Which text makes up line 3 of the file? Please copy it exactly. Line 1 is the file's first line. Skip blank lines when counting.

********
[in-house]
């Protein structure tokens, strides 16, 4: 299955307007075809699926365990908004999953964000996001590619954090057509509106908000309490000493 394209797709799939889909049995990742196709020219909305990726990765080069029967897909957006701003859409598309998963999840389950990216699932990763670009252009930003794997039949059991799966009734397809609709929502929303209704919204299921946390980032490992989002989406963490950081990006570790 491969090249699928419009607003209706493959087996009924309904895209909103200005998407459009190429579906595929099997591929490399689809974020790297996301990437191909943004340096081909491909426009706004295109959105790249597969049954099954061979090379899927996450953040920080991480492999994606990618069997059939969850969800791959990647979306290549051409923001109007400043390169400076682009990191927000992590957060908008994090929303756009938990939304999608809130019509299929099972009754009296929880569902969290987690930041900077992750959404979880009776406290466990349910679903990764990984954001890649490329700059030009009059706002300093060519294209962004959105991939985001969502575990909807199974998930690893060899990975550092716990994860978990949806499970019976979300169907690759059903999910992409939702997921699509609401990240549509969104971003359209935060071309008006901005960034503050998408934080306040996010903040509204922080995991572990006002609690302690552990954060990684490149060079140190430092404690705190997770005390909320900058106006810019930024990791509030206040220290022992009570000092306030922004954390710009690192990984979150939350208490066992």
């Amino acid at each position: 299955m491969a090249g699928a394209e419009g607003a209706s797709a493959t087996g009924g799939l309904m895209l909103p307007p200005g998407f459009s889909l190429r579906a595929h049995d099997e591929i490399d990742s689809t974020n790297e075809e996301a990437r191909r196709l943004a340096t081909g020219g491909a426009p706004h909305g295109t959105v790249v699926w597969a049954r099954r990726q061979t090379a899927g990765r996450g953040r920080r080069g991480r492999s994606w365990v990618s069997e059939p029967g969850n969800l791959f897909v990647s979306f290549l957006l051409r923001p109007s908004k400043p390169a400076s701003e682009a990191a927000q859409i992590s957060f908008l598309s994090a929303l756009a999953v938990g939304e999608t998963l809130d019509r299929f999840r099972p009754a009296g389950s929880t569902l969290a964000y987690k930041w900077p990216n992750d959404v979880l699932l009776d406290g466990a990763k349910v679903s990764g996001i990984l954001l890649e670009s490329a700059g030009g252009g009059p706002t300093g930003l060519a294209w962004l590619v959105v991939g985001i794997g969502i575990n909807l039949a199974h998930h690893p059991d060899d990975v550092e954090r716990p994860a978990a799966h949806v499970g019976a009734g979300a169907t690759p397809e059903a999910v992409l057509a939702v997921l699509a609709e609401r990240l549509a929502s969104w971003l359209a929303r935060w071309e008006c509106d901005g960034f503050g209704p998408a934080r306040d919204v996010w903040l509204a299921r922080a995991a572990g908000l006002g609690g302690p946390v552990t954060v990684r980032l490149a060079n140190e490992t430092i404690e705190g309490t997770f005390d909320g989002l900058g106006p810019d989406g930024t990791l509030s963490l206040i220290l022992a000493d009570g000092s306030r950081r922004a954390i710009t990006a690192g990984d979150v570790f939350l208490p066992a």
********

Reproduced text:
């Amino acid at each position: 299955m491969a090249g699928a394209e419009g607003a209706s797709a493959t087996g009924g799939l309904m895209l909103p307007p200005g998407f459009s889909l190429r579906a595929h049995d099997e591929i490399d990742s689809t974020n790297e075809e996301a990437r191909r196709l943004a340096t081909g020219g491909a426009p706004h909305g295109t959105v790249v699926w597969a049954r099954r990726q061979t090379a899927g990765r996450g953040r920080r080069g991480r492999s994606w365990v990618s069997e059939p029967g969850n969800l791959f897909v990647s979306f290549l957006l051409r923001p109007s908004k400043p390169a400076s701003e682009a990191a927000q859409i992590s957060f908008l598309s994090a929303l756009a999953v938990g939304e999608t998963l809130d019509r299929f999840r099972p009754a009296g389950s929880t569902l969290a964000y987690k930041w900077p990216n992750d959404v979880l699932l009776d406290g466990a990763k349910v679903s990764g996001i990984l954001l890649e670009s490329a700059g030009g252009g009059p706002t300093g930003l060519a294209w962004l590619v959105v991939g985001i794997g969502i575990n909807l039949a199974h998930h690893p059991d060899d990975v550092e954090r716990p994860a978990a799966h949806v499970g019976a009734g979300a169907t690759p397809e059903a999910v992409l057509a939702v997921l699509a609709e609401r990240l549509a929502s969104w971003l359209a929303r935060w071309e008006c509106d901005g960034f503050g209704p998408a934080r306040d919204v996010w903040l509204a299921r922080a995991a572990g908000l006002g609690g302690p946390v552990t954060v990684r980032l490149a060079n140190e490992t430092i404690e705190g309490t997770f005390d909320g989002l900058g106006p810019d989406g930024t990791l509030s963490l206040i220290l022992a000493d009570g000092s306030r950081r922004a954390i710009t990006a690192g990984d979150v570790f939350l208490p066992a």